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Colonel Prichard

Colonel Prichard

It is not certain exactly when Edward Prichard was born but we believe it to have been fairly early in the 17th century, possibly about 1610.  Nor do we know where he was born for it is thought that the Prichard family had more than one house, although it is most likely that his birthplace was Llancaiach Fawr. 

Unfortunately little is known of his early life.  He really came to prominence during the Civil War period.  By this time he would have already married Mary Mansel (possibly in the 1630’s), and his children probably would have been born – his two sons having “died young”.  Much of this is supposition, as thus far few records for this period of his life have come to light.

What is certain is that he held the position of Sheriff of Glamorgan in 1638 and was appointed a Justice of the Peace in 1640, a post he held throughout the Civil War until his death in 1655.

Edward Prichard supported the Royalist cause until the second half of 1645, when, like most of the Welsh gentry, he changed his allegiance to the Parliamentarian side.  It was late in this year that he was appointed Governor of Cardiff Castle.  In February of 1646 he staunchly held the Castle for the Parliamentarians against a siege headed by Edward Carne.  He was also commended “for his constancy in that affray” after the battle of St Fagans (1648), by Colonel Horton, the Parliamentary victor. 

It is known that Edward Prichard had also been appointed as one of the County Commissioners for the administration of the Act of Propagation (of the Gospel in Wales), and that he was therefore able to examine clergymen for “delinquency, malignancy and non-residence”.  He is known to have been a Baptist, and a member of a group that met at Graig-yr-Allt, Eglwysilan.  He is thought to have had Puritan sympathies.     

Sadly it was at the end of 1649 that his wife died.  In the October before her death she wrote a letter to her brother, asking that he should make arrangements for the upbringing of their two daughters, there being no gentlewomen locally who could attend to their education.  The loss of his wife and likely separation from his daughters must have been a bitter blow, for he never married again.  He survived his wife by only six years.

 

Prichard Family History

Prichard Family

The Prichards were proud of their heritage, boasted about their genealogy, and pointed to their descent from Ifor Bach. Ifor Bach, described by Gerald of Wales as ‘a man of short stature but good courage’ was one of the common ancestors shared by the Prichards and the Lewises of the Van (and later St. Fagans).

At some point possibly after an incident involving the murder of a kinsman of Edward Lewis apparently by a servant of Edward Prichard, the Lewis and Prichard sides of the family appear to have fallen out with each other leading to brawls – on one occasion in Gelligaer Church! There were also court cases involving Edward and his two sons and members of the Lewis and Williams of Gelligaer families. A total of eleven cases were brought before the Star Chamber, concerning Edward Prichard and his son David. These offences included:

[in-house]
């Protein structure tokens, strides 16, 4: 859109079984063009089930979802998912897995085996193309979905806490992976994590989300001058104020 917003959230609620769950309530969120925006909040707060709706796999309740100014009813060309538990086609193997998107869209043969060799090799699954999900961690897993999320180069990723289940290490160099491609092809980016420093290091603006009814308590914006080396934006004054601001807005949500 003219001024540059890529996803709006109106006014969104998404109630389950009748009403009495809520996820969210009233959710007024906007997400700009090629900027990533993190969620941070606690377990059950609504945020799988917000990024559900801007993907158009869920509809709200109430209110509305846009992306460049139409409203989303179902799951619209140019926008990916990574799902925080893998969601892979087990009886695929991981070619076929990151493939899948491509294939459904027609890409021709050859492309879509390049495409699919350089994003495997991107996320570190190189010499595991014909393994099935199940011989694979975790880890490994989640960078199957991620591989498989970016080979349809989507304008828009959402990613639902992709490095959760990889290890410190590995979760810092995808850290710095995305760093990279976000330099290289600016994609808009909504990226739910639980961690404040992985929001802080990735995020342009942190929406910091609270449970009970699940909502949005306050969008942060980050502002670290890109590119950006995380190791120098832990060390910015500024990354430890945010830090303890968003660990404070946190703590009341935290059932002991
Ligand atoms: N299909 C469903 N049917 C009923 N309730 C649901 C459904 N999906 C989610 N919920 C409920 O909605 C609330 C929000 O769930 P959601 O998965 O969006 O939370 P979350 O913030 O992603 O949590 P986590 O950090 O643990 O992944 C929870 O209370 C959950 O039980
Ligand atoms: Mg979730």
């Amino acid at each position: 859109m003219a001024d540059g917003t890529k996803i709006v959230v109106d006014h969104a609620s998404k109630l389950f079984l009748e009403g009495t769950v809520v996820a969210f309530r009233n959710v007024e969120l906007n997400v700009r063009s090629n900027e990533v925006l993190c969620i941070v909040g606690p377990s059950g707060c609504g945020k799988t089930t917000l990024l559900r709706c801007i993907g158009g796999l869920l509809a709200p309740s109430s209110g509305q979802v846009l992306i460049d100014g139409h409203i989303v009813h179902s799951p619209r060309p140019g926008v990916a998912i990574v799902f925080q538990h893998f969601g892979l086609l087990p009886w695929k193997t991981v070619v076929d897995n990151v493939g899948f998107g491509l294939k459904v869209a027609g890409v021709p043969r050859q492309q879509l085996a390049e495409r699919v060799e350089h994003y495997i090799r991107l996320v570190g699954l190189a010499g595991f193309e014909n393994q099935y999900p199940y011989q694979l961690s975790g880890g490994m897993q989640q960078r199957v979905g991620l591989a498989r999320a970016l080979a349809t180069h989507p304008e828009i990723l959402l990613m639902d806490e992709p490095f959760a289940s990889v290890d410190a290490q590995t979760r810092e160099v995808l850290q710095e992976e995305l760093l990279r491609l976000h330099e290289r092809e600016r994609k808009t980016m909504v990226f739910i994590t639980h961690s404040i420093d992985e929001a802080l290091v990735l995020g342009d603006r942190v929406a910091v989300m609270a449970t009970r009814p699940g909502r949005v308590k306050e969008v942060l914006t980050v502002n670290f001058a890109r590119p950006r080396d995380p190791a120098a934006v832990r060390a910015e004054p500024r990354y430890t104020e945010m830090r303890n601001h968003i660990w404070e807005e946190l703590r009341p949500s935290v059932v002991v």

• “Brawling in Gelligaer Church”, “an assault at Merthyr” and “resistance to arrest"
  • “Assaults at Cardiff and abuse at the sessions there”;
  • “Assault by Edmund Lewis in revenge against David Prichard for attempts to put down an unlawful market on a mountain, called Ffait-y-Waun” (Ffair-y-Waun?)
  • “Assault and riot at Gelligaer by David Prichard, his brother Thomas and his man, Stephen Rooke”;
  • “Attack by David Prichard, his brother Thomas and his man Stephen Rooke on the house of Edward William, yeoman, and assault at Gelligaer”
  • “Bribery of a witness to confess perjury at a former suit”.

Relationships between these families is proof that blood ties are no guarantee of friendship.

This last Edward married Mary Mansell of Briton Ferry. He held the post of Sheriff in 1638 and in 1640 he was appointed a Justice of the Peace and continued in this post throughout the Civil War period until his death in 1655.

Having supported the King until mid.1645, like many Welsh gentry he changed his allegiance to the Parliamentarian side, and his Puritan sympathies led to his appointment as Governor of Cardiff Castle late that same year. In February 1646 he held the castle successfully against a siege by local malcontents headed by Edward Carne, until relieving forces arrived.

Subsequently Colonel Horton, the Parliamentary victor at the battle of St. Fagans in 1648, commended him for his constancy in that affray. Edward Prichard was also one of the County Commissioners for administering the Propagation Act, and a member of the group of Baptists based at Graig-yr-Allt. He seems to have been rather more law-abiding than his father and grandfather!

Sadly, Edward and his wife lost their two sons Lewis and Thomas, they are said to have “died young”. It was their two daughters Jane and Mary who therefore inherited the Prichard estates and so on their marriage, all was lost to the Prichard name.

However, the Prichard family have never been forgotten, mainly thanks to this last son and his exploits during the Civil War, and the fine Manor house they left behind.

Long live the memory of Edward “Colonel” Prichard and his disorderly forebears!